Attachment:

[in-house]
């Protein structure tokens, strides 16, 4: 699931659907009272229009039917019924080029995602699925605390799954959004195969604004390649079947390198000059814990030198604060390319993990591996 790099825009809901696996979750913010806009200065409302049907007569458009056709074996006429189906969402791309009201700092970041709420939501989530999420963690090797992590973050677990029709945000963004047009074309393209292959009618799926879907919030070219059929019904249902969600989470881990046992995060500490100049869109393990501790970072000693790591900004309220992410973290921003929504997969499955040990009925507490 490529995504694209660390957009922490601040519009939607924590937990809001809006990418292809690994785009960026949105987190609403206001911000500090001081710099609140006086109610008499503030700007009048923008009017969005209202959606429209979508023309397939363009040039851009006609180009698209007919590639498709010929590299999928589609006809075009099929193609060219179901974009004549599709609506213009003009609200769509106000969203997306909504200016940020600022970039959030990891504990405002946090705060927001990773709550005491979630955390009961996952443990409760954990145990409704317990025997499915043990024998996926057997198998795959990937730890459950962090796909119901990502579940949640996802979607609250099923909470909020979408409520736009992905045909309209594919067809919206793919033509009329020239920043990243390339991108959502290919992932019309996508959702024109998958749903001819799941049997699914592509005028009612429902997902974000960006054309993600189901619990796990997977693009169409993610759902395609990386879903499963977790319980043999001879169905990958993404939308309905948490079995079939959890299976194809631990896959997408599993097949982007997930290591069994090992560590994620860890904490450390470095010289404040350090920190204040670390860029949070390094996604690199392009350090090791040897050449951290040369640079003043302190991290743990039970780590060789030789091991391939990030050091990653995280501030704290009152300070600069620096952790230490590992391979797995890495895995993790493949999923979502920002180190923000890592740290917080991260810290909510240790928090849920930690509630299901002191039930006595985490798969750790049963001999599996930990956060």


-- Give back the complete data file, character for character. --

[in-house]
């Protein structure tokens, strides 16, 4: 699931659907009272229009039917019924080029995602699925605390799954959004195969604004390649079947390198000059814990030198604060390319993990591996 790099825009809901696996979750913010806009200065409302049907007569458009056709074996006429189906969402791309009201700092970041709420939501989530999420963690090797992590973050677990029709945000963004047009074309393209292959009618799926879907919030070219059929019904249902969600989470881990046992995060500490100049869109393990501790970072000693790591900004309220992410973290921003929504997969499955040990009925507490 490529995504694209660390957009922490601040519009939607924590937990809001809006990418292809690994785009960026949105987190609403206001911000500090001081710099609140006086109610008499503030700007009048923008009017969005209202959606429209979508023309397939363009040039851009006609180009698209007919590639498709010929590299999928589609006809075009099929193609060219179901974009004549599709609506213009003009609200769509106000969203997306909504200016940020600022970039959030990891504990405002946090705060927001990773709550005491979630955390009961996952443990409760954990145990409704317990025997499915043990024998996926057997198998795959990937730890459950962090796909119901990502579940949640996802979607609250099923909470909020979408409520736009992905045909309209594919067809919206793919033509009329020239920043990243390339991108959502290919992932019309996508959702024109998958749903001819799941049997699914592509005028009612429902997902974000960006054309993600189901619990796990997977693009169409993610759902395609990386879903499963977790319980043999001879169905990958993404939308309905948490079995079939959890299976194809631990896959997408599993097949982007997930290591069994090992560590994620860890904490450390470095010289404040350090920190204040670390860029949070390094996604690199392009350090090791040897050449951290040369640079003043302190991290743990039970780590060789030789091991391939990030050091990653995280501030704290009152300070600069620096952790230490590992391979797995890495895995993790493949999923979502920002180190923000890592740290917080991260810290909510240790928090849920930690509630299901002191039930006595985490798969750790049963001999599996930990956060």